Confession: I usually hate going to political fundraisers. I normally feel out of place, and it can feel really uncomfortable sitting in a corner, squinting at nametags, scratching on my notebook. But I always felt at home at Walker-Mallott fundraisers, and now that they’re over, I’ll miss them. For one, the food’s usually good, and though I never eat anything at these things, I like to be around good food. And good people, who talk about interesting things. At Walker fundraisers, I’ve talked existentialism and German literature with Bruce Botelho, constitutional law with Charlie Cole, and the state of the media with Hal Gazaway. I’ve talked about the good old Valdez days with former Lt. Gov. Stephen McApline, who I always call Steve. I’ve talked about Wally Hickel’s vision for Alaska with Malcom and Cindy Roberts. I’ve talked about subsistence issues with Craig Fleener, and fashion with Donna Walker. I’ve talked about the Catholic church with Cal Williams and about fisheries with Clem Tillion. I’ve talked women’s rights with Rep. Harriet Drummond and the human condition with her husband Elstun Lauesen. If I do something horrible in my life, and my punishment is that I have to spend the rest of eternity at a political fundraiser, I would hope that She will have mercy enough to put me at a Walker/Mallott fundraiser. The last one I went to was last Monday, and the campaign outdid themselves. All the usual suspects were there—plus Jerry Ward, for whom I will always have a fondness after he saved me from the wrath of a group of media hating Tea Partiers in 2012. But this time, there were more. Hundreds, of people of color, ethnicities, and sizes and political leanings were crammed upstairs at Gallos Mexican Restaurant in Anchorage. It was hot crowded and interesting.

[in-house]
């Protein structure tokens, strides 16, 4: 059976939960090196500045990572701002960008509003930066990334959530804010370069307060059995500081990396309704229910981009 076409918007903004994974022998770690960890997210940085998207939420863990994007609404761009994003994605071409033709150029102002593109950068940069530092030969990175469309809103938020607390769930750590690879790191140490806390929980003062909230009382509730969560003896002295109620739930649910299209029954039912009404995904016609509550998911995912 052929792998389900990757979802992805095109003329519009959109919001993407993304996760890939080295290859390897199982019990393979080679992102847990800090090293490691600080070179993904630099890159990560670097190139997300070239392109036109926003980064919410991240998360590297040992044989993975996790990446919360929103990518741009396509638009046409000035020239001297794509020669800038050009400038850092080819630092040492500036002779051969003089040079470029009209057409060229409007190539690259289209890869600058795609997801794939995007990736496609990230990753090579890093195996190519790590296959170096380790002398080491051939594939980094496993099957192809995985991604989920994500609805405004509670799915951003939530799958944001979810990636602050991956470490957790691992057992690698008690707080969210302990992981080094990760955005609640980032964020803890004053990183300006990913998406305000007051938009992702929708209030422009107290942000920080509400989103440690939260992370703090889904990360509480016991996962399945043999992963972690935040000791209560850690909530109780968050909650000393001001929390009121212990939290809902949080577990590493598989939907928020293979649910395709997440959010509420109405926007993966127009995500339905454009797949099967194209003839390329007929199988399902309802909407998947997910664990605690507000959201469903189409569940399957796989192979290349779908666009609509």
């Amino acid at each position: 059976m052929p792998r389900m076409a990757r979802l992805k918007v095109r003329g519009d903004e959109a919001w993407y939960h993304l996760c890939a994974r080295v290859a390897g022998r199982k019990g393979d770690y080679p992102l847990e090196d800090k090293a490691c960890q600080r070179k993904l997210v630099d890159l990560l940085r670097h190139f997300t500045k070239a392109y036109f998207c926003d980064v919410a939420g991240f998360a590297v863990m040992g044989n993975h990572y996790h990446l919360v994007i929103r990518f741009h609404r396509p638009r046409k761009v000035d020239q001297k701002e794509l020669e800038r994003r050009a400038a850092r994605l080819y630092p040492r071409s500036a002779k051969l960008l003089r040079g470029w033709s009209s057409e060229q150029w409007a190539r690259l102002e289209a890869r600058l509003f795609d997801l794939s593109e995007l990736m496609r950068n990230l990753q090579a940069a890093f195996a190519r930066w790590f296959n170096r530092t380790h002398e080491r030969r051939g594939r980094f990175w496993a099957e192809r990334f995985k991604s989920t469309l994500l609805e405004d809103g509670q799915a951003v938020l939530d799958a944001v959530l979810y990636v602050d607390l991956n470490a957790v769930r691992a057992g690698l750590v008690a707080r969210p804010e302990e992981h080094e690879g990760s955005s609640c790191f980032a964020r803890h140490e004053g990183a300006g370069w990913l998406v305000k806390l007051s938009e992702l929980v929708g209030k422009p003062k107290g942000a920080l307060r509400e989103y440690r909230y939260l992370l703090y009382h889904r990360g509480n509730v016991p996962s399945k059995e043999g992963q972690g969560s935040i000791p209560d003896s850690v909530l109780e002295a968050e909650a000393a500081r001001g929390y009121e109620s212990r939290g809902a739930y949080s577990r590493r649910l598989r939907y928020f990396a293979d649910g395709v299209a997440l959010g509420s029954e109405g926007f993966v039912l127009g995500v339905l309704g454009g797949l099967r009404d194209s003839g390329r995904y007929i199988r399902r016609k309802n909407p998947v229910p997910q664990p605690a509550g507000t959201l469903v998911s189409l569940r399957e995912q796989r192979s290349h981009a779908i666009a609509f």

With the election less than a week away, I’m told that people are tired of fundraisers. Yet, on Tuesday evening about 50 people showed up at the Embassy Suites in Anchorage for mayoral candidate Dan Coffey whose election isn’t until April 2015. Some of the supporters that showed included: Paula Bradison, Bill Bittner, Cort and Susan Thalp from Anchorage Yamaha, Daryl Thompson, Carlos Gomez, Mayor Dan Sullivan, Keith Burke, Dr. David and Sue Beal, and DC lobbyist Jack Ferguson. The next day at lunch, Coffey was at the Brewhouse’s private dining room with another group of supporters raising money for his mayoral bid.
While most Valley politicians were at the sports center to watch “shut down the government” Sen. Ted Cruz rally with Dan Sullivan, and while Judy Eledge was right in front, in heaven, Reps. Bill Stoltze and Shelley Hughes were hosting a wholesome non-political free public skate at the MTA Event Center in Palmer to urge folks to bring canned goods for the Palmer Food Bank. About 100 people attended, including UAA hockey coach Matt Thompson, along with two Seawolf hockey players.
Meanwhile, Fairbanks Rep. Tammie Wilson is baking bread and coordinating an effort with her friends and neighbors to do the same, in order to ensure that her local food bank has homemade bread to share this holiday season. Just think how many hungry people could have been fed with the $60 million worth of Senate advertisings spent in AK?